(The gate of Palace Tash Hauli)
(Walled palace and mausoleum)

The name of Uch Avlioli mausoleum means ‘Mausoleum of three Saints’ and it is located in ancient city of Khiva. The current location of the mausoleum is the rear courtyard of the palace Tash Hauli. Wide hall of the mausoleum has arch-dome-shaped roof with stalactites as a decoration.

(Wooden columns in Juma Mosque)
(The original pillars still standing strong)

There is a Friday Mosque in the center of Ichan-kala. It was erected at the end of the eighteenth century over the ruins of previous construction. This is an original building without portals and cupolas, without galleries and yards. One can enter the mosque from four sides. From the northern facade, facing the one of the main streets of the city the mosque faces a minaret, 52 m high.

(Khiva green dome and the tall minaret)
(Pakhlavan Mahmoud Mausoleum)

Pakhlavan Mahmoud Mausoleum  is a beautiful emerald green dome topped with a gleaming gold orb. It is the holiest site in Khiva. Many visiting pilgrims pass through a wooden door carved with the Islamic creed and enter a sublime courtyard. Here the slanting shadows, the musical strains of a mullah-s prayer and the glinting of the majolica and daisy-patterned tiling in the afternoon sunlight create a magical effect.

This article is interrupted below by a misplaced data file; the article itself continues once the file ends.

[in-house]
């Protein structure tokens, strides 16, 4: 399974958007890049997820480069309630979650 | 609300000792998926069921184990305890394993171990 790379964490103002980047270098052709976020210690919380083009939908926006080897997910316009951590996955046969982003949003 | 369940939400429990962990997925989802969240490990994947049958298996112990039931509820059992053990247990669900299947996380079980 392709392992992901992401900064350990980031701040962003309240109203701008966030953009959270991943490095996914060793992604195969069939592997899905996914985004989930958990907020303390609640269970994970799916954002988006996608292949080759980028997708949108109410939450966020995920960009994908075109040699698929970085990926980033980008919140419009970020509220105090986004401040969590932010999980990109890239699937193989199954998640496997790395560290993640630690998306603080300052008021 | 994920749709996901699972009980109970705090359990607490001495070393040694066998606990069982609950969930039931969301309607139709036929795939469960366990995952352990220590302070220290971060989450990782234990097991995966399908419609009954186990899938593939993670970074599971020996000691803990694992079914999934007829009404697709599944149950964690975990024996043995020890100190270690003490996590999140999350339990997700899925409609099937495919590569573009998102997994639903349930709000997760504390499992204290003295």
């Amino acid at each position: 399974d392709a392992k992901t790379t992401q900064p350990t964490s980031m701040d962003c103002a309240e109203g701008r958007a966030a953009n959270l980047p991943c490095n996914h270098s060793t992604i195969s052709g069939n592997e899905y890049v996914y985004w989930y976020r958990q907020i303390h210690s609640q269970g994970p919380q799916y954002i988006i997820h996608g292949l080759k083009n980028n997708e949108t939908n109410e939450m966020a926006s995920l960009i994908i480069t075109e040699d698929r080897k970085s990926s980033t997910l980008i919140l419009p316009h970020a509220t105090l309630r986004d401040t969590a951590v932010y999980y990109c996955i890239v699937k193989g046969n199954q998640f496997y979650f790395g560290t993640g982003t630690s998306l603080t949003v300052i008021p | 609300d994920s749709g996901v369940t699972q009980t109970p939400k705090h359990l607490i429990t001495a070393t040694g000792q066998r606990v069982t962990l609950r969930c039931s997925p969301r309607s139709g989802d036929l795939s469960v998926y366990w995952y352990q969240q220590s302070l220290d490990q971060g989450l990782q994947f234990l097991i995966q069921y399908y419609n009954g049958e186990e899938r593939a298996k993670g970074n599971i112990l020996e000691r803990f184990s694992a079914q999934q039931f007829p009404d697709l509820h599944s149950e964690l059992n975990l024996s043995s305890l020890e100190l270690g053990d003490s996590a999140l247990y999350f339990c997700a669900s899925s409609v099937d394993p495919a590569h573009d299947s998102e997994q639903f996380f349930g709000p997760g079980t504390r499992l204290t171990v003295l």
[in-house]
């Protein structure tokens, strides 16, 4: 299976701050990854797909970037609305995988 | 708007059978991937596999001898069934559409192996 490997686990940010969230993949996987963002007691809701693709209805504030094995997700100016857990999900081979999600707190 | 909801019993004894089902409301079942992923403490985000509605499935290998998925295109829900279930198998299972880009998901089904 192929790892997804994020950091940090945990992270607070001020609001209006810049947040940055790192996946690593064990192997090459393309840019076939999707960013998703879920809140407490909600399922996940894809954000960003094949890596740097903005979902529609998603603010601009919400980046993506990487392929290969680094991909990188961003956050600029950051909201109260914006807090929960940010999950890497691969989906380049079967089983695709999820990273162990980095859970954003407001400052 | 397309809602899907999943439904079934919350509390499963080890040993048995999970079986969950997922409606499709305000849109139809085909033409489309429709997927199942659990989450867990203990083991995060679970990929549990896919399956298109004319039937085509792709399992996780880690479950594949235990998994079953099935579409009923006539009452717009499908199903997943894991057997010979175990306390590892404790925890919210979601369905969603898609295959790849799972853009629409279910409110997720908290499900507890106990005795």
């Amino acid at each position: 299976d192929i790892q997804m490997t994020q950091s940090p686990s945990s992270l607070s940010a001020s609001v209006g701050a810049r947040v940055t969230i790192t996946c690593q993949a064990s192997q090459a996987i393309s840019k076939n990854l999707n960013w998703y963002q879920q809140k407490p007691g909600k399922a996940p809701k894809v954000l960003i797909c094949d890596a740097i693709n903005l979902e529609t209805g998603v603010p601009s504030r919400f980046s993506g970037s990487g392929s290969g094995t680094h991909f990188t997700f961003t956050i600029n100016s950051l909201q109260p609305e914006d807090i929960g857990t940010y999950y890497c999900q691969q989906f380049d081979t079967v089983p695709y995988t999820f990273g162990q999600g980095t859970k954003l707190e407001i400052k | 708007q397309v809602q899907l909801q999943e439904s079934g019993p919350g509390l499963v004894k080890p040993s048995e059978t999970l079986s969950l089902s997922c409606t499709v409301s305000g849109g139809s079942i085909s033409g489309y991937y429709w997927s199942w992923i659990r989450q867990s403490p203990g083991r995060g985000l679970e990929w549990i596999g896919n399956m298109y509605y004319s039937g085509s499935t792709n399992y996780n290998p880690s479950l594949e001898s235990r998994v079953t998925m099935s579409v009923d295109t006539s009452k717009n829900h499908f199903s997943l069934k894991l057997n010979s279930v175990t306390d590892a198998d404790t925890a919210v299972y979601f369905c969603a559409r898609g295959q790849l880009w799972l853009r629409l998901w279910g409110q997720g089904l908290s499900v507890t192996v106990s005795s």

(Tash Hauli Palace)
(Puppets and ceramic souvenirs)

Tash Hauli Palace which means ‘Stone House’, contains Khiva’s most sumptuous interior decoration, including ceramic tiles, carved stone and wood, and ghanch. Built by Allakuli Khan between 1832 and 1841 as a more splendid alternative to the Kuhna Ark, it’s said to have more than 150 rooms off nine courtyards, with high ceilings designed to catch any breeze.

(The palace beautiful courtyard and garden)
(Artifacts in the museum)

Alla Kulli Khan Palace and Madrasah complex was built by order of Allakuli Khan, in order to make Khiva one of the picturesque and attractive cities of Asia. Having demolished decrepit and collapsing old madrasahs made from framework and adobe, he asked skillful masters of those times to build new madrasahs from baked brick.

(Local delicacies)
(Vibrant local designs and colors)

After visiting the historical sites inside the fortress city, we had lunch at Tasavul Boshi restaurant. Lunch was elaborate with starters of salad dishes followed by hot soup, then the main course. Dessert was sweet rock melons and honey dews. The meals normally ended with green or black tea. Coffee was served upon special request only.

(Dinner under the sky)
(A Museum Restaurant)

After lunch we continued the walking tour of the old city. Then we checked-in Khivac Malika Hotel and had a refreshing nap till it was time for dinner. Dinner was at Tolib Museum Restaurant in the open air next to the minaret.

We stayed overnight at Malika Hotel in Khiva, Uzbekistan.

(A modest hotel in the walled ancient city)

Day 03: Khiva, Uzbekistan - Darvaza, Turkmenistan

"Travel is the healthiest addiction..."

Day 03: 13 August 2017 (Sunday)
Route: Khiva - BP Shavat – Dashoguz - Darvaza – Ashgabat
Distance: 440 km
Hotel: Grand Turkmen Hotel, Ashgabat, Turkmenistan